1) Cross Breeding – combining two sexually compatible species to create a variety with the desired traits of the parent. Ex. The Honeycrip apple gets its famous texture and flavour by blending the traits of its parents. 

2) Mutagenesis – Use of mutagens such as radioactivity to induce random mutations, creating the desired trait. Ex. Radiation was used to produce a deeper colour in the red grapefruit. 

3) Polyploidy – Multiplication of the number of chromosomes in a crop to impact its fertility. Ex. Seedless watermelons are created by crossing a parent with 2 sets of chromosomes with another that has 4 sets. The seedless fruit has 3 sets.  

4) Protoplast Fusion – Fusion of cells or cell components to transfer traits between species. Ex. Male sterility is transferred from radishes to red cabbage by fusing their cells. Male sterility helps plant breeders make hybrid crops.  

5) Transgenesis – Addition of genes from any species to create a new variety with desired traits. Ex. The rainbow papaya is modified with a gene that gives it resistance to the papaya ringspot virus.  

6) Genome Editing – Use of an enzyme system to modify DNA directly within the cell. Ex. Genome editing was used to develop herbicide-resistant canola to help farmers control weeds.  

If you want some more information on this you can look at these two websites.  

Nature Nurtured and Bio Fortified

In Canada, our grocery bill would be 45% higher without the use of biotechnologies according to Helping Canada Grow. The specific crop improvements you can find in Canada are corn, soybeans, canola, potatoes, apples, alfalfa and sugar beets. Did you know they are currently working on a non-allergenic peanut!  

The benefits of plant breeding innovations come in the form of improving sustainability, adapting to climate change, reducing food waste, increasing crop yield, reducing dietary challenges, reducing food costs and improved nutrition.  

Thus, it should be clearly noted that the CFIA and Health Canada have very tight regulations over our food industry and they ensure that every food that makes it onto a Canadian’s plate is safe.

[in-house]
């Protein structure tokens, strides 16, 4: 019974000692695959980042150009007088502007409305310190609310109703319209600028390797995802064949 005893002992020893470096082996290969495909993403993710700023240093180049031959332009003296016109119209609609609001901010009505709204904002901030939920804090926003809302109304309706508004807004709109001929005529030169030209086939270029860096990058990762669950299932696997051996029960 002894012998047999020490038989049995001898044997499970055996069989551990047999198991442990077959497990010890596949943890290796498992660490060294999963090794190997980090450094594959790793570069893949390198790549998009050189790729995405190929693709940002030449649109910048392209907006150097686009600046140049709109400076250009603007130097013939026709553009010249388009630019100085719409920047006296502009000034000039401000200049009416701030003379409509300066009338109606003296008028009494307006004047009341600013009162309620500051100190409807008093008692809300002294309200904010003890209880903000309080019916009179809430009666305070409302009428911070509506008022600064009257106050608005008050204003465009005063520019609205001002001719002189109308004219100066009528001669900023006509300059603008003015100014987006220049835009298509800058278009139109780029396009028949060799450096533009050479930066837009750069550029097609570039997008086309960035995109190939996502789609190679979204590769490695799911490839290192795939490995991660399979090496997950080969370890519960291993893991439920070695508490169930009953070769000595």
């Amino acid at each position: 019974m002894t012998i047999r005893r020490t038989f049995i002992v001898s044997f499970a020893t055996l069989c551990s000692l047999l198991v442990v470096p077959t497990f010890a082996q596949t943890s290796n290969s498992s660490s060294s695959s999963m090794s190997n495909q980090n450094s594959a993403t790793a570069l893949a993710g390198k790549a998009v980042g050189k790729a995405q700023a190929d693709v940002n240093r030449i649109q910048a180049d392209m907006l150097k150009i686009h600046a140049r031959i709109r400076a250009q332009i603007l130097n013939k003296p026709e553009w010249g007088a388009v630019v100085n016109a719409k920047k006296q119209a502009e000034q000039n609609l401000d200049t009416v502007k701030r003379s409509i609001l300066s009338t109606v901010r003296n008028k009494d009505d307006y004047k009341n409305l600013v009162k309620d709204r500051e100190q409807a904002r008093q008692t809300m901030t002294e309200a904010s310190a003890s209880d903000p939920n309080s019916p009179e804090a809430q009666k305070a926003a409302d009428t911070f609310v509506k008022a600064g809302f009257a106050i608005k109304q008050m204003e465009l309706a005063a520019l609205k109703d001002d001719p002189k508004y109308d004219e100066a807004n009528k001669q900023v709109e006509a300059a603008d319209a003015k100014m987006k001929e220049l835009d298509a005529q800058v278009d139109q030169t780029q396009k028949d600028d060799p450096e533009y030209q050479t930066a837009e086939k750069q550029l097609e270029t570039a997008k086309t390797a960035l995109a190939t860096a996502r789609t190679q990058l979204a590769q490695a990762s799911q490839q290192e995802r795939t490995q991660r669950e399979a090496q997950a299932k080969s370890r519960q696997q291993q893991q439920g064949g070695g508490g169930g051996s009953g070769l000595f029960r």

The evolution of plant breeding

Visiting the farms  

Cattle and Beef Nutrition  

Cattle are a keystone species and play a very important role in maintaining the grasslands they graze. Did you know that the native grassland of Canada is one of the most endangered ecosystems in the world, with less than 20% of the native grasses left? I encourage you to watch the video Guardians of the Grasslands to understand a little bit more about the important role cattle play in maintaining this ecosystem. Another important thing to note about cattle, is that they graze where crops can’t grow. 

92% of Canadians consume beef at least once per week. There are 7 minerals and 7 vitamins found in 100g of cooked beef, these are not added or fortified. There is concern of the saturated fat content of animal products, specifically that found in beef. Did you know that 10.4% of calories in the diet of Canadians comes from saturated fat, however nearly half of that comes from ‘other foods’, 23.3% comes from milk and alternatives, while only 9% comes from fresh meat? You might be surprised to know that the fat found in ground beef is 50% unsaturated fat, this is the good fat that is found in other food products like avocados, nuts and olive oil. Another interesting fact I learned is that iron is the only nutrient that is deficient in 1st world countries. 100 grams of ground beef can provide up to 20% of one’s daily requirement for iron. ThinkBEEF is a great website to gather more information about beef and its important role in our diets.  


Chicken Farming

There are 2800 chicken farms in all of Canada. The average chicken farm will house 50,000 chickens in 1 barn at a time. There are very strict regulations on overcrowding and high animal care standards in place. Did you know that most farmers work with a nutritionist for feed for their chicks? This is the same in the dairy industry. Based on consumer desires the chicks are grown to 2.32kg, this roughly takes 36 days. The chicken farmer we met does not use hormones or steroids and noted that the chicks grow well due to feed efficiency. It should be noted that hormones have been banned in the poultry industry in Canada and the USA since 1969. Only 7% of all chicken and chicken products in Canada is imported. This means that it is a significant chance that the chicken you purchase from the grocery store was produced locally to you.   

Due to the avian flu we were unable to actually visit the chicken farm. Animal safety is number one.  

Chicken Farming

Star Egg Processing Plant